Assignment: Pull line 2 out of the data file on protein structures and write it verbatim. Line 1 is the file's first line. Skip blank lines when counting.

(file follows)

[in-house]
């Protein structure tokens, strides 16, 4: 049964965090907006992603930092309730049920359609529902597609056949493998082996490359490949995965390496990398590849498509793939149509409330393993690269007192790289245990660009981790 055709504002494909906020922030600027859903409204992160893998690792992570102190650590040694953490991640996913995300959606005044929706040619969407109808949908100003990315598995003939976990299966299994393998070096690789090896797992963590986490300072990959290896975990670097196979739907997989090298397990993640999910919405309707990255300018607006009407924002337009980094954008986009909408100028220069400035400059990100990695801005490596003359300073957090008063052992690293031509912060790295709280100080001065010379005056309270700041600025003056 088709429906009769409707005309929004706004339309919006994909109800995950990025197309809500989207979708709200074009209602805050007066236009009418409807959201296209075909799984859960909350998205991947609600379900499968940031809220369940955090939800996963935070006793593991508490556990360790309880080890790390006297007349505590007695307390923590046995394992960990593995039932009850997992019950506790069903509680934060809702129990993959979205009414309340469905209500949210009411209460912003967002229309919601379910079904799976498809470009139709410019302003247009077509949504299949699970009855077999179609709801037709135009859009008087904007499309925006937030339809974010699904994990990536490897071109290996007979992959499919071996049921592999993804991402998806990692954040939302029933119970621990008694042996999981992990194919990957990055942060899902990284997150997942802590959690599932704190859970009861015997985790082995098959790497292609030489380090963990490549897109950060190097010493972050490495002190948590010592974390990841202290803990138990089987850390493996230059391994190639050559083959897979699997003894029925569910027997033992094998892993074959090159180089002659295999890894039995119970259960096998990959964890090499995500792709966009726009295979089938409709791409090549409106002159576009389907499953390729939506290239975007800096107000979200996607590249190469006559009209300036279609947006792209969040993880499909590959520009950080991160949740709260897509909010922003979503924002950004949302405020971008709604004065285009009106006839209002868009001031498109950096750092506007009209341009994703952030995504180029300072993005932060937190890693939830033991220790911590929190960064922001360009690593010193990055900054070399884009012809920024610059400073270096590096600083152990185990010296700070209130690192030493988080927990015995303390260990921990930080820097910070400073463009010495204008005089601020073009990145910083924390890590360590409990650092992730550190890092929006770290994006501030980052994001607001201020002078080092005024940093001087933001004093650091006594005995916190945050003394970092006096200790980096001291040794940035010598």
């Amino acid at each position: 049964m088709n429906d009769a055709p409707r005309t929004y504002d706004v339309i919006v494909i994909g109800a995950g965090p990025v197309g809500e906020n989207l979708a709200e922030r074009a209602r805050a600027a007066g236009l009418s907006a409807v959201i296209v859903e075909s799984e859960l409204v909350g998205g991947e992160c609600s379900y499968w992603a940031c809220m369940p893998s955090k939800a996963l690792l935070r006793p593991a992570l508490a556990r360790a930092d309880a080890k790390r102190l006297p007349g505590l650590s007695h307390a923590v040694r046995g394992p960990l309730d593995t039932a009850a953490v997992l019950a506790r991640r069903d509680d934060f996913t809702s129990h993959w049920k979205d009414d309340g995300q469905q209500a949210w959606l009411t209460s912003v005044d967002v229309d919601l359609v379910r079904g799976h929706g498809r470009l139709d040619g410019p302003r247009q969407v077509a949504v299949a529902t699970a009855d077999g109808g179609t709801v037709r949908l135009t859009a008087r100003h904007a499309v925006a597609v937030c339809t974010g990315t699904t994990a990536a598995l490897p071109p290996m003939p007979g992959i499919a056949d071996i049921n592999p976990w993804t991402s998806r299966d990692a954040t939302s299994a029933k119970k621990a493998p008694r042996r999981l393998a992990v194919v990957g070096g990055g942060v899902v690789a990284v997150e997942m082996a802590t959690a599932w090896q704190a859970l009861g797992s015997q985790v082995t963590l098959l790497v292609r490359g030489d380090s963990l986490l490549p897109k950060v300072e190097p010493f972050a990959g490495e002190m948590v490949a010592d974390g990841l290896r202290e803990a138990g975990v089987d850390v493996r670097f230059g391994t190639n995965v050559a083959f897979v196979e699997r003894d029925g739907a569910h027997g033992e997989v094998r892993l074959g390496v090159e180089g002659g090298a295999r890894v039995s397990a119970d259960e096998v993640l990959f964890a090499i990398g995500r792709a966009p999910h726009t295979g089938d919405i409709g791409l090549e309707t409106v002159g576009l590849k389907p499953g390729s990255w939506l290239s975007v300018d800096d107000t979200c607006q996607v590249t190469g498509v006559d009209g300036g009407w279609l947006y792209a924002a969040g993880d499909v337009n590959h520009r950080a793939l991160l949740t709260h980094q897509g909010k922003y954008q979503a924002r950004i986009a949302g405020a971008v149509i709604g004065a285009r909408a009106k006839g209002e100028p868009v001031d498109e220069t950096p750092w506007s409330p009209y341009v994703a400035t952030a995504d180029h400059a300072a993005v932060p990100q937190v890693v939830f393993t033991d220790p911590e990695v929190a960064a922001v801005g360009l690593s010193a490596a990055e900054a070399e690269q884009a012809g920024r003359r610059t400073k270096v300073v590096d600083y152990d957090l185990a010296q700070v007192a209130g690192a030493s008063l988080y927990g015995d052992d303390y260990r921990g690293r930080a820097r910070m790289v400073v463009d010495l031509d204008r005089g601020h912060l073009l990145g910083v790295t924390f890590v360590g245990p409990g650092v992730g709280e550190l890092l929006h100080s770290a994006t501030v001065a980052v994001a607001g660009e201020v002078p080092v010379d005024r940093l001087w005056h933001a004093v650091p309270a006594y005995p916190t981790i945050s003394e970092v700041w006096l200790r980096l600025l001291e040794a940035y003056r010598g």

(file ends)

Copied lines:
């Protein structure tokens, strides 16, 4: 049964965090907006992603930092309730049920359609529902597609056949493998082996490359490949995965390496990398590849498509793939149509409330393993690269007192790289245990660009981790 055709504002494909906020922030600027859903409204992160893998690792992570102190650590040694953490991640996913995300959606005044929706040619969407109808949908100003990315598995003939976990299966299994393998070096690789090896797992963590986490300072990959290896975990670097196979739907997989090298397990993640999910919405309707990255300018607006009407924002337009980094954008986009909408100028220069400035400059990100990695801005490596003359300073957090008063052992690293031509912060790295709280100080001065010379005056309270700041600025003056 088709429906009769409707005309929004706004339309919006994909109800995950990025197309809500989207979708709200074009209602805050007066236009009418409807959201296209075909799984859960909350998205991947609600379900499968940031809220369940955090939800996963935070006793593991508490556990360790309880080890790390006297007349505590007695307390923590046995394992960990593995039932009850997992019950506790069903509680934060809702129990993959979205009414309340469905209500949210009411209460912003967002229309919601379910079904799976498809470009139709410019302003247009077509949504299949699970009855077999179609709801037709135009859009008087904007499309925006937030339809974010699904994990990536490897071109290996007979992959499919071996049921592999993804991402998806990692954040939302029933119970621990008694042996999981992990194919990957990055942060899902990284997150997942802590959690599932704190859970009861015997985790082995098959790497292609030489380090963990490549897109950060190097010493972050490495002190948590010592974390990841202290803990138990089987850390493996230059391994190639050559083959897979699997003894029925569910027997033992094998892993074959090159180089002659295999890894039995119970259960096998990959964890090499995500792709966009726009295979089938409709791409090549409106002159576009389907499953390729939506290239975007800096107000979200996607590249190469006559009209300036279609947006792209969040993880499909590959520009950080991160949740709260897509909010922003979503924002950004949302405020971008709604004065285009009106006839209002868009001031498109950096750092506007009209341009994703952030995504180029300072993005932060937190890693939830033991220790911590929190960064922001360009690593010193990055900054070399884009012809920024610059400073270096590096600083152990185990010296700070209130690192030493988080927990015995303390260990921990930080820097910070400073463009010495204008005089601020073009990145910083924390890590360590409990650092992730550190890092929006770290994006501030980052994001607001201020002078080092005024940093001087933001004093650091006594005995916190945050003394970092006096200790980096001291040794940035010598």